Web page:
Eastern European countries target European medical tourists

Baltic Bariatric Services based in Riga, Latvia has entered the fast growing weight loss tourism market with a surgical programme. The company specializes in bariatric medicine, the branch of medicine focused on solutions for obesity.

Initially targeting Scandinavia and Central Europe, Baltic Bariatric hopes to tap into the global demand for obesity treatment by offering affordable gastric bypass surgery, the most radical solution available. Obesity is a worldwide epidemic and gastric bypass surgery ranks high on the list of most popular medical tourism procedures.

John Atkinson of Baltic Bariatric says, “There is an unmet demand at the lower price ranges. Patients who need care are being denied due to budget constraints and high prices. We have unique situation in Latvia – our doctors’ fees are still fairly reasonable while our hospitals have been modernized to Western standards. That means a great value proposition for the prospective patient.” Procedures are performed at a private hospital located in Jurmala, a small resort town just outside Latvia’s capitol city, Riga.

The tiny country of Lithuania is close to the rest of Europe and the low cost of surgical and dental procedures in the private sector are due to the low cost of labour. With more dentists per capita than most countries, cosmetic dentistry tourism is increasing in popularity. Private clinics offer high standards.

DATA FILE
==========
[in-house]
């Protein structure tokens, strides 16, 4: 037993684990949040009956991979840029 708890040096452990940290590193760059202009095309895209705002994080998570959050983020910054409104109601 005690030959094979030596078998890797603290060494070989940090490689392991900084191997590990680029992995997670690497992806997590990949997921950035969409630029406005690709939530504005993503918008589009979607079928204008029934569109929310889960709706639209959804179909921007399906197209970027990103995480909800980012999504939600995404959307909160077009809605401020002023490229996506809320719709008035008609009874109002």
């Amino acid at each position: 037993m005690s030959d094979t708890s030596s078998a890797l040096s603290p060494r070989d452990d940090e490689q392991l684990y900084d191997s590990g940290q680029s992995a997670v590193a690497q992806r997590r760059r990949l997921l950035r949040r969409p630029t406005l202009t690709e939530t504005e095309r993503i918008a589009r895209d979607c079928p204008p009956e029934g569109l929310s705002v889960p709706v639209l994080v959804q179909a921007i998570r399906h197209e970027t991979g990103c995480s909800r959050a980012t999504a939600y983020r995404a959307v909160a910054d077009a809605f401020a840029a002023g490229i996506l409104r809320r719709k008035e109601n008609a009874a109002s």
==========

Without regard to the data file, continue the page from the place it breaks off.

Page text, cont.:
As well as dentistry, spa treatment and health check-ups, Lithuania is also offering low-price cardiology, oncology, gynaecology, and other surgical treatment. Egle Poskiene, founder of medical tourism agency Your Health First, is seeing a growing interest from patients from the UK in Lithuania due to the increased number of cheap Ryanair flights to Kaunas from Stansted, Gatwick and Luton.

CroMedicor is a new network that connects hospitals, clinics, medical professionals and their specific health treatments to hotels and other aspects of Croatian tourism. CroMedicor promotes Croatia as a destination for health tourism.

In an attempt to help Romania’s economy back on its feet, the government has recently increased VAT from 19% to 24%. The good news is that medical services and supplies in Romania do not carry VAT .The even better news is that tourism VAT on hotel and transport remains at 9% which is a preferential rate the industry has enjoyed for several years.

Romania’s position as a top medical tourism destination is improving both as the value of the Euro is rising against local currency, and prices for medical tourism are stable or decreasing as service providers for cosmetic dentistry, hip/ knee surgery or laser eye surgery cut prices.

Romania has emerged as one of the most popular destinations in Europe for dental treatment on account of unprecedented growth in its dental market over the recent years. It is anticipated that dental tourism numbers will rise at an annual rate of around 17% during 2010-2012 due to government support on promotional activities worldwide.

As the country has one of the highest numbers of dental clinics of international standard, medical tourists from all over the world have started taking an interest in Romania for their dental treatment.

Treatment Abroad

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